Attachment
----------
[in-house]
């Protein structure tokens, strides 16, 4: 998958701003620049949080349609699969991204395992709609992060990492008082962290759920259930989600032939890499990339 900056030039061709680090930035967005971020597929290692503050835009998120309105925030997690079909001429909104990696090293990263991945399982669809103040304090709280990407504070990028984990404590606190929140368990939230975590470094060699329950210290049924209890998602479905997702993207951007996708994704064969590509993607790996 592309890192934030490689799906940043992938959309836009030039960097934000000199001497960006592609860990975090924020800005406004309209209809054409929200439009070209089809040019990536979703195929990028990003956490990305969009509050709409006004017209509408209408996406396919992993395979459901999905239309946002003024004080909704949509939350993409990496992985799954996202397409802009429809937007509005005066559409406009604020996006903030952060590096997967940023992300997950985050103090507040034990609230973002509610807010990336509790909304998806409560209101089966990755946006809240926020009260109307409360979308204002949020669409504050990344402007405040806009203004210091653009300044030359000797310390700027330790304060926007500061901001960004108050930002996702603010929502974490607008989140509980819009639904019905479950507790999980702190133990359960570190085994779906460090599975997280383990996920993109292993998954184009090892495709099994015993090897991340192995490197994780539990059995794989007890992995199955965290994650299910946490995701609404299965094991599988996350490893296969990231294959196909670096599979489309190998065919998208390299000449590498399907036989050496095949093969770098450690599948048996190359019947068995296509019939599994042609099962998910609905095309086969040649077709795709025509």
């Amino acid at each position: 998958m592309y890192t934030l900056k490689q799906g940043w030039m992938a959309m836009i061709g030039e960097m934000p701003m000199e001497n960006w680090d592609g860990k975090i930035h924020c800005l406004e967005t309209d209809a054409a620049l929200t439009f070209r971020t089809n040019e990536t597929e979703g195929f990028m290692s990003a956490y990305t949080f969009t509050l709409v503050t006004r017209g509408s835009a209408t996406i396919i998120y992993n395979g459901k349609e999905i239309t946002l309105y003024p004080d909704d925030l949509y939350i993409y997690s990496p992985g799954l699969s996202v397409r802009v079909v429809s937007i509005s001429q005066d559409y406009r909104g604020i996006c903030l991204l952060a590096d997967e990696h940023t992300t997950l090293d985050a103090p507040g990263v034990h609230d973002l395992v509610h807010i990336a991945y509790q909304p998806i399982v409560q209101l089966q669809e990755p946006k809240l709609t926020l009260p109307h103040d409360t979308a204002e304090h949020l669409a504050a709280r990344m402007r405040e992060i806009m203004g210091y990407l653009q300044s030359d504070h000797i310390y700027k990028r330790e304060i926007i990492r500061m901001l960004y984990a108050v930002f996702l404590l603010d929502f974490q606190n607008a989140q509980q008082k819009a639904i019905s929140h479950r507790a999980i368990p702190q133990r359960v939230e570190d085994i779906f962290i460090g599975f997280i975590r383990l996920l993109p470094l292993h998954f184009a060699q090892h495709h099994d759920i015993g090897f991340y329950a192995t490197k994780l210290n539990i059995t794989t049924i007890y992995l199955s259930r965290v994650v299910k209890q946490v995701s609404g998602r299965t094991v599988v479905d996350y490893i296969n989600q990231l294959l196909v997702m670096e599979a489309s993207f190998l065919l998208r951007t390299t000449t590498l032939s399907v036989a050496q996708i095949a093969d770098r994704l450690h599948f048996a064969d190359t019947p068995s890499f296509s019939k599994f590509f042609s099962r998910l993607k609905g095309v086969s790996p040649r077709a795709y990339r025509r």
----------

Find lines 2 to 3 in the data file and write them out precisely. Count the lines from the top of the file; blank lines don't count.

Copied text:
């Protein structure tokens, strides 16, 4: 998958701003620049949080349609699969991204395992709609992060990492008082962290759920259930989600032939890499990339 900056030039061709680090930035967005971020597929290692503050835009998120309105925030997690079909001429909104990696090293990263991945399982669809103040304090709280990407504070990028984990404590606190929140368990939230975590470094060699329950210290049924209890998602479905997702993207951007996708994704064969590509993607790996 592309890192934030490689799906940043992938959309836009030039960097934000000199001497960006592609860990975090924020800005406004309209209809054409929200439009070209089809040019990536979703195929990028990003956490990305969009509050709409006004017209509408209408996406396919992993395979459901999905239309946002003024004080909704949509939350993409990496992985799954996202397409802009429809937007509005005066559409406009604020996006903030952060590096997967940023992300997950985050103090507040034990609230973002509610807010990336509790909304998806409560209101089966990755946006809240926020009260109307409360979308204002949020669409504050990344402007405040806009203004210091653009300044030359000797310390700027330790304060926007500061901001960004108050930002996702603010929502974490607008989140509980819009639904019905479950507790999980702190133990359960570190085994779906460090599975997280383990996920993109292993998954184009090892495709099994015993090897991340192995490197994780539990059995794989007890992995199955965290994650299910946490995701609404299965094991599988996350490893296969990231294959196909670096599979489309190998065919998208390299000449590498399907036989050496095949093969770098450690599948048996190359019947068995296509019939599994042609099962998910609905095309086969040649077709795709025509």
């Amino acid at each position: 998958m592309y890192t934030l900056k490689q799906g940043w030039m992938a959309m836009i061709g030039e960097m934000p701003m000199e001497n960006w680090d592609g860990k975090i930035h924020c800005l406004e967005t309209d209809a054409a620049l929200t439009f070209r971020t089809n040019e990536t597929e979703g195929f990028m290692s990003a956490y990305t949080f969009t509050l709409v503050t006004r017209g509408s835009a209408t996406i396919i998120y992993n395979g459901k349609e999905i239309t946002l309105y003024p004080d909704d925030l949509y939350i993409y997690s990496p992985g799954l699969s996202v397409r802009v079909v429809s937007i509005s001429q005066d559409y406009r909104g604020i996006c903030l991204l952060a590096d997967e990696h940023t992300t997950l090293d985050a103090p507040g990263v034990h609230d973002l395992v509610h807010i990336a991945y509790q909304p998806i399982v409560q209101l089966q669809e990755p946006k809240l709609t926020l009260p109307h103040d409360t979308a204002e304090h949020l669409a504050a709280r990344m402007r405040e992060i806009m203004g210091y990407l653009q300044s030359d504070h000797i310390y700027k990028r330790e304060i926007i990492r500061m901001l960004y984990a108050v930002f996702l404590l603010d929502f974490q606190n607008a989140q509980q008082k819009a639904i019905s929140h479950r507790a999980i368990p702190q133990r359960v939230e570190d085994i779906f962290i460090g599975f997280i975590r383990l996920l993109p470094l292993h998954f184009a060699q090892h495709h099994d759920i015993g090897f991340y329950a192995t490197k994780l210290n539990i059995t794989t049924i007890y992995l199955s259930r965290v994650v299910k209890q946490v995701s609404g998602r299965t094991v599988v479905d996350y490893i296969n989600q990231l294959l196909v997702m670096e599979a489309s993207f190998l065919l998208r951007t390299t000449t590498l032939s399907v036989a050496q996708i095949a093969d770098r994704l450690h599948f048996a064969d190359t019947p068995s890499f296509s019939k599994f590509f042609s099962r998910l993607k609905g095309v086969s790996p040649r077709a795709y990339r025509r």